Network Setup

5 min read

Learn how to set up a network for air-gapped Coder deployment.

This article walks you through setting up the supporting infrastructure for an air-gapped Coder deployment.

If the network that will run Coder already has the following, skip this tutorial and proceed with the installation process:

  • A certificate authority
  • A domain name service
  • A local Docker Registry

The code snippets provided in this article are sourced from third-party software packages. While we attempt to keep this article up-to-date, we strongly recommend that you verify the snippets before using them.

Creating the local registry and generating a self-signed certificate

Coder needs an image registry to store your images. It uses Docker's Registry 2.0 implementation, which supports self-signed certificates and assumes that the protocol used will be HTTPS. The following steps will show you how to make sure the registry works.

Before starting the registry container, create a self-signed certificate:

export REGISTRY_DOMAINNAME=registry.local
mkdir /certs
openssl req \
    -newkey rsa:4096 -nodes -sha256 -keyout /certs/registry.key \
    -x509 -days 365 -out /certs/registry.crt

The console will prompt you for Common Name [CN]:; provide the value that matches exactly what you set with your DNS. For the volume mounted at /var/lib/registry, make sure that it has at least 10 GB for Coder images.

Start the registry container that you just created:

docker run -d -p 443:5000 \
    -e REGISTRY_HTTP_TLS_CERTIFICATE=/certs/registry.crt \
    -e REGISTRY_HTTP_TLS_KEY=/certs/registry.key \
    -v /certs:/certs \
    -v /var/lib/docker/registry:/var/lib/registry \

For the volume mounted at /var/lib/registry make sure it can store 10+ GB for just Coder images.

Configuring the Kubernetes Node

Before the Kubernetes node can accept run local images, it needs to consider the new registry.crt file as trusted. The specific locations and methods to store and trust the certificate vary depending on the Linux distribution and the container runtime, but here is a partial list to help you get started:


If the cluster uses containerd, apply the following to patch in certificates for images in the local registry domain:

cat <<EOT >> /etc/containerd/config.toml
  insecure_skip_verify = true
systemctl restart containerd

Because the steps described in this section must be run on all nodes that will be scheduling Coder images, either:

  1. Include these steps in the image
  2. Run an init script that includes these instructions whenever you add a new node to your cluster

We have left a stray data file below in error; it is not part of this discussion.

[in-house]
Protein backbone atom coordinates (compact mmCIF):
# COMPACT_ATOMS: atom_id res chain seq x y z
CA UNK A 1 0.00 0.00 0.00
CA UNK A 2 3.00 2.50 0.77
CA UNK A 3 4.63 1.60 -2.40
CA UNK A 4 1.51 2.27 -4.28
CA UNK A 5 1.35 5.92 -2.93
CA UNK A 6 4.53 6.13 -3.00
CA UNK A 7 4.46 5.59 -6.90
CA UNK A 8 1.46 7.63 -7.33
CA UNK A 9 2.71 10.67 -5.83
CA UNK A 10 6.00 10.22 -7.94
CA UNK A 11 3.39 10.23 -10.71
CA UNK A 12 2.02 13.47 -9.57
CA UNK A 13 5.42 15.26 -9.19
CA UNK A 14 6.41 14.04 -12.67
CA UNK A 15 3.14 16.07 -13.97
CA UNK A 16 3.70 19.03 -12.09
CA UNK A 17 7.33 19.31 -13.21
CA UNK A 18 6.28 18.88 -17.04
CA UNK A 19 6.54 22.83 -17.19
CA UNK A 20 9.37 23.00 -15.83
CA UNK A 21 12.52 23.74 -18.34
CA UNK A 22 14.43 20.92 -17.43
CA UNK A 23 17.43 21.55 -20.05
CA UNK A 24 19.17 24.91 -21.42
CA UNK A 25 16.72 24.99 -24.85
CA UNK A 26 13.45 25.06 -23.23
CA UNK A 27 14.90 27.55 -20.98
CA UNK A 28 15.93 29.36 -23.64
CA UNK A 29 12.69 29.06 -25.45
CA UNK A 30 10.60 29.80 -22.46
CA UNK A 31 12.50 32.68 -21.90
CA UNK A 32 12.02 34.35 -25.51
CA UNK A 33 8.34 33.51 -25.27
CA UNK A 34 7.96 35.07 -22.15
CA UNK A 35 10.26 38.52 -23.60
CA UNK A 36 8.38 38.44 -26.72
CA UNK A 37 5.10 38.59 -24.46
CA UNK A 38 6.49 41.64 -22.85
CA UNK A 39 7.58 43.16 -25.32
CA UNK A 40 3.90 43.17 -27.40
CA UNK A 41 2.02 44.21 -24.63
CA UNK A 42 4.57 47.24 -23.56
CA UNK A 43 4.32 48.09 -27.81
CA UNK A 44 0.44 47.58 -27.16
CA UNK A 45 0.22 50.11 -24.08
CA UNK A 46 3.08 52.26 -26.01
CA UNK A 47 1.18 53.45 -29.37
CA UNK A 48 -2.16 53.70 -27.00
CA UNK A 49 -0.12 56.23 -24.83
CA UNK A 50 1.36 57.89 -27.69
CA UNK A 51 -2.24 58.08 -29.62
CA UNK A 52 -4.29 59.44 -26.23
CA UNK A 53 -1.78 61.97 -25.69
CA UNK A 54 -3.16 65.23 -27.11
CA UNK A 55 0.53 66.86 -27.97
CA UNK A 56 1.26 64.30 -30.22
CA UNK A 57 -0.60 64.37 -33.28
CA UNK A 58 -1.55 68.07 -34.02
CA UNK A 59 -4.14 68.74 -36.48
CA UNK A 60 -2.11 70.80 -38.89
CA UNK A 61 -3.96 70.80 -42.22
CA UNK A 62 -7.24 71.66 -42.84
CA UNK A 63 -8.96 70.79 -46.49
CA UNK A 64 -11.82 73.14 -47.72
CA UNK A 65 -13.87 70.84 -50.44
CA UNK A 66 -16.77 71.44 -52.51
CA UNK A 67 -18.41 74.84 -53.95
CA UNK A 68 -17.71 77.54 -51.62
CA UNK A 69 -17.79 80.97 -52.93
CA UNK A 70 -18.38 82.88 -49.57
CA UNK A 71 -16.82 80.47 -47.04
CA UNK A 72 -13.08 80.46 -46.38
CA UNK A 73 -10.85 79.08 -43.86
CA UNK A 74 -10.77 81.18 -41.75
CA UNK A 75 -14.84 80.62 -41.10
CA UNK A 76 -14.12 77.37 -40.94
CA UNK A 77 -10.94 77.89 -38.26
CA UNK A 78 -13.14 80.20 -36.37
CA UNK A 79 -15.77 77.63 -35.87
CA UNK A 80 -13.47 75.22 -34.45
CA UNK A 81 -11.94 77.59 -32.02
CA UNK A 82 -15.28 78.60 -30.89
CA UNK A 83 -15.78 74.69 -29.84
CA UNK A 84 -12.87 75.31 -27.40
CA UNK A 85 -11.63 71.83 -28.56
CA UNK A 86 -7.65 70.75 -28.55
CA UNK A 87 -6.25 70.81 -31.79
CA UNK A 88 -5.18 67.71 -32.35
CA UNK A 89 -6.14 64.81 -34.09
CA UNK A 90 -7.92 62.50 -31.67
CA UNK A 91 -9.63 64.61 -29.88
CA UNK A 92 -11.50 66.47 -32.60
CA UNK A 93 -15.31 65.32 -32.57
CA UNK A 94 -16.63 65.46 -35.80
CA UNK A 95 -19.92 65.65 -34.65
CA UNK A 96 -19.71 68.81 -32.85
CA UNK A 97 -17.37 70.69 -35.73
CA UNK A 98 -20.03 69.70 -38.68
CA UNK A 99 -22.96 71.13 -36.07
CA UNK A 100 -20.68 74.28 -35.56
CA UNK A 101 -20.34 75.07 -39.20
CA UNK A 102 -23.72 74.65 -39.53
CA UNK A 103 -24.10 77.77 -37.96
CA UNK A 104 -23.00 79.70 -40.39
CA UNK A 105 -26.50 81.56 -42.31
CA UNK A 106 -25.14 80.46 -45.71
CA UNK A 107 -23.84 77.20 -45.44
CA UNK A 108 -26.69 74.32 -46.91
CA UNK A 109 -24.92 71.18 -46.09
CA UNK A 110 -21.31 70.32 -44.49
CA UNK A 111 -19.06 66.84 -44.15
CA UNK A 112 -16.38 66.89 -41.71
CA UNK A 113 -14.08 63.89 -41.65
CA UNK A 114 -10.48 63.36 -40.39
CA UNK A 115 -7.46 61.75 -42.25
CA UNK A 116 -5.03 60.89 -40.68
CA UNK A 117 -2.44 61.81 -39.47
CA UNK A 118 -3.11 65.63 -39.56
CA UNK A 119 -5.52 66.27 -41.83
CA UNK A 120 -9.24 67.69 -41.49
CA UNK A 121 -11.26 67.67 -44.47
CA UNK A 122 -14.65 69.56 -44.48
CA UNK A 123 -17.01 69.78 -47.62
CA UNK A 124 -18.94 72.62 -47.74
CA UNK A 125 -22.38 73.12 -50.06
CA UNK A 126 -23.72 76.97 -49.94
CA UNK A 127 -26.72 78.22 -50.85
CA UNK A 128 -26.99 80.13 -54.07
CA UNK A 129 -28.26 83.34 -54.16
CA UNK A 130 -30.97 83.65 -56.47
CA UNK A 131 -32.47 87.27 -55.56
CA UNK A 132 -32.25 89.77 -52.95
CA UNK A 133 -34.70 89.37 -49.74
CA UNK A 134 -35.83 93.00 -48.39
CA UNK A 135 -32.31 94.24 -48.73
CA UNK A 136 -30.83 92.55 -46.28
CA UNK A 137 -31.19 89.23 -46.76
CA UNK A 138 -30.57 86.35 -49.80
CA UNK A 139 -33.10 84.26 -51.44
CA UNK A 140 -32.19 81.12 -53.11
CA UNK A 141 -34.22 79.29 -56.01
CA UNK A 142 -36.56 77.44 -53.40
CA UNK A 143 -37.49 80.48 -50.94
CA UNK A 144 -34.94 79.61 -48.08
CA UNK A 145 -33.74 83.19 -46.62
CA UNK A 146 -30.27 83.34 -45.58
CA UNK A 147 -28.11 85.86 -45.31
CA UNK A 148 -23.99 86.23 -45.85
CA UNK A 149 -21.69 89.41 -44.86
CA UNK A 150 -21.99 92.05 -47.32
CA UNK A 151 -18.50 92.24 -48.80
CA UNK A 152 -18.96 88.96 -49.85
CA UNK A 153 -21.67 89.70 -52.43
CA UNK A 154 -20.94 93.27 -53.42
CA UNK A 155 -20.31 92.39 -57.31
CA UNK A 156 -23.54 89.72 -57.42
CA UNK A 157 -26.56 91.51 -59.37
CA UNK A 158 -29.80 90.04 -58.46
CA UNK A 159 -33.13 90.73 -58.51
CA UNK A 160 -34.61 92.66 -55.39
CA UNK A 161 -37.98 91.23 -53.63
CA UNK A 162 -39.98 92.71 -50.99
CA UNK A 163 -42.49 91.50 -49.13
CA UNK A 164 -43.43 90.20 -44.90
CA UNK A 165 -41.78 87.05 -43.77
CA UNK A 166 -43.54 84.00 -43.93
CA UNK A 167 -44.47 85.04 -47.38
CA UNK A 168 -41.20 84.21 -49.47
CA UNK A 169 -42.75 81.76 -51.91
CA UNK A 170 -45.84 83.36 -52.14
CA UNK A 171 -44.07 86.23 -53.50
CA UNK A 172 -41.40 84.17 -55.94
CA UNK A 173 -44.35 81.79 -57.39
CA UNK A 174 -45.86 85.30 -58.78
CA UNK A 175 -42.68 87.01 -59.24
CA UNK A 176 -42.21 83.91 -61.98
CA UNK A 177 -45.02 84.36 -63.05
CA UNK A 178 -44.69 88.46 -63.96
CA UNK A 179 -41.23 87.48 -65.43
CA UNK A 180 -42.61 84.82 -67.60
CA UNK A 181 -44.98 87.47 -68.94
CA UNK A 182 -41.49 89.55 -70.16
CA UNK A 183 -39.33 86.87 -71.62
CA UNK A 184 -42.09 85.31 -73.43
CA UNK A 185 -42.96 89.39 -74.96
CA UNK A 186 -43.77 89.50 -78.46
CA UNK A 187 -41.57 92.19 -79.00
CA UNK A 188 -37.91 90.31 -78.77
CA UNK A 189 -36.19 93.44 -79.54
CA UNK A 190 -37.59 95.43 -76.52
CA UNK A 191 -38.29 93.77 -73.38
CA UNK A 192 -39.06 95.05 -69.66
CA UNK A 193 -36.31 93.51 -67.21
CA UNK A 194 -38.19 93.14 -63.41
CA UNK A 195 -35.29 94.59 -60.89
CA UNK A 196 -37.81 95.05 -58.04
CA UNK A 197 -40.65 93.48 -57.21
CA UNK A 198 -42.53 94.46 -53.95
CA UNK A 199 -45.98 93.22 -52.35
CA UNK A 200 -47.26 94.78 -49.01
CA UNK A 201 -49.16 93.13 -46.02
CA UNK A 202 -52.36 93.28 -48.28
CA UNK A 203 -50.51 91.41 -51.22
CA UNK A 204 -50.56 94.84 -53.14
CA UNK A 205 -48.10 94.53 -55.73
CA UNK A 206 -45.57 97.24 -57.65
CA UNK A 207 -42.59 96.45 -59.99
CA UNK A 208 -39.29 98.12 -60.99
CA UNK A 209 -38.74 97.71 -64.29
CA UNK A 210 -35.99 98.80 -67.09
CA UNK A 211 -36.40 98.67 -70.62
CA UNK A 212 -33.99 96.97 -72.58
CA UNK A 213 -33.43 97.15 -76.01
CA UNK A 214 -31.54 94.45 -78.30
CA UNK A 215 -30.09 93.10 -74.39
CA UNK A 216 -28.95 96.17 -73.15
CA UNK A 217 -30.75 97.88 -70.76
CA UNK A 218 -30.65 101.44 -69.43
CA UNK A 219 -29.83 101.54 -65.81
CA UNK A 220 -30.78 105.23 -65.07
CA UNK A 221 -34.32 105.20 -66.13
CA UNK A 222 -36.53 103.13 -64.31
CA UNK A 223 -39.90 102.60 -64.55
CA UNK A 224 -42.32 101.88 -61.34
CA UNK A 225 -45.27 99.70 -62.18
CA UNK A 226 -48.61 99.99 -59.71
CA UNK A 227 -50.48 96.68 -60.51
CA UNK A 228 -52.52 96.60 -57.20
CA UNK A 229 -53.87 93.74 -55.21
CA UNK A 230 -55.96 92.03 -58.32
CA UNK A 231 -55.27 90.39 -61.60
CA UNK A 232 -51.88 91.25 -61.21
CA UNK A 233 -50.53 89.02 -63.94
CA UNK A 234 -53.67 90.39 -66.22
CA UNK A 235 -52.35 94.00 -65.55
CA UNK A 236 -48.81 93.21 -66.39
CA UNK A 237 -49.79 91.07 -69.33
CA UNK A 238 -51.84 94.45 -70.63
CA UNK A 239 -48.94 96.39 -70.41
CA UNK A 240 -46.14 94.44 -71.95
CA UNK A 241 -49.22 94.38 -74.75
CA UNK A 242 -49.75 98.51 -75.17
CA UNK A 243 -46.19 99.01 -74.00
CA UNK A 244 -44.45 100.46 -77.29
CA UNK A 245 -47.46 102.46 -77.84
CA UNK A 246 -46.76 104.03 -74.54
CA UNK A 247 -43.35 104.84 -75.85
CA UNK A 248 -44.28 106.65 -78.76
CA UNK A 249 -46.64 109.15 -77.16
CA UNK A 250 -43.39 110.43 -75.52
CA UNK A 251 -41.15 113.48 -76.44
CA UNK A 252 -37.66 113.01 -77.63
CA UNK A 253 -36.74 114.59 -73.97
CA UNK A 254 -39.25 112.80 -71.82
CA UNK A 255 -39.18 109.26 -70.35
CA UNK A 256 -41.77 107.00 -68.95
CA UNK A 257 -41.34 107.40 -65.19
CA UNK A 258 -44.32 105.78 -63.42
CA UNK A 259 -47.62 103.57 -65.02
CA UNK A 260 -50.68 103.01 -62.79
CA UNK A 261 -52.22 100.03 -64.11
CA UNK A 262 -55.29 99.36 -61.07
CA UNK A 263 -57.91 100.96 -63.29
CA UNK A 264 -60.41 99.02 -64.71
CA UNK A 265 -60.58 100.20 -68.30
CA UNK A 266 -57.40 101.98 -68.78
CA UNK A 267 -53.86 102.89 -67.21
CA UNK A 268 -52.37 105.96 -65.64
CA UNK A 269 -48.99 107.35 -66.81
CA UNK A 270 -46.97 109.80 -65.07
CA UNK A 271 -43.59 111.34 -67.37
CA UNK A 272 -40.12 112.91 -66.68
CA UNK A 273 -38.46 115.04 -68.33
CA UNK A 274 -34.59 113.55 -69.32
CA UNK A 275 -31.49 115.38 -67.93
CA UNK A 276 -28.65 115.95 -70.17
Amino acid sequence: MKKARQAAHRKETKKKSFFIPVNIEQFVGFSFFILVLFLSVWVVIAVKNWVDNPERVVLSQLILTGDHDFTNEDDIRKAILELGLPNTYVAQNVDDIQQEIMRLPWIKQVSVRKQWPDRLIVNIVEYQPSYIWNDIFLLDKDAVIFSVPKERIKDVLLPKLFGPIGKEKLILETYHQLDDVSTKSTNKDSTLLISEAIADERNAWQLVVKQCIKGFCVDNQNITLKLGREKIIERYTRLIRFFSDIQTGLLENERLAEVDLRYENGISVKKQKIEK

Adding certificate secrets to the Helm chart

Coder validates images and pulls tags using REST API calls to the registry. Other internal services (OIDC, Git providers, etc.) that use HTTPS APIs require the Coder container to trust the certificate. You can fix this by adding a root CA certificate to the Coder service images via the Coder helm chart.

To pass a self-signed certificate to Coder's images, you'll need to:

  1. Create a secret
  2. Reference the secret in your Coder Helm chart

To create a secret, run:

kubectl -n coder create secret generic local-registry-cert --from-file=/certs

When using the above command, kubectl creates the secret from a directory containing a single file. The directory name doesn't matter, but the filename becomes the secret key.

If you changed the -keyout argument on the OpenSSL command used to generate the certificates, or if you moved the certificates, make sure that you adjust the path included with --from-file=.

To verify the new secret:

kubectl -n coder get secret local-registry-cert -o yaml

Refer to the new secret from the Helm chart by adding the following snippet into a YAML file named registry-cert-values.yml:

    name: "local-registry-cert"
    key: "registry.crt"

Then, add the flag -f registry-cert-values.yml to the end of the secret verification immediately above:

kubectl -n coder get secret local-registry-cert -o yaml -f registry-cert-values.yml

Resolving the registry using the cluster's DNS or hostAliases

Nodes must be able to resolve the $REGISTRY_DOMAIN name of the local registry's static IP address. One way to do this without an external DNS server is to use the node's hosts file. For example, if the registry is on, then add this to the Node configuration script:

echo " $REGISTRY_DOMAIN_NAME" >> /etc/hosts

This modification may not help the containers within the cluster, since Kubernetes forwards some of its DNS services out of the cluster. If, at a later point, you discover that the hosts file on the node isn't being heeded by pods, you can work around this by extracting the Helm chart from coder-X.Y.Z.tgz and patching the cemanager deployment (this goes at the same indentation level as containers:):

  - hostnames:

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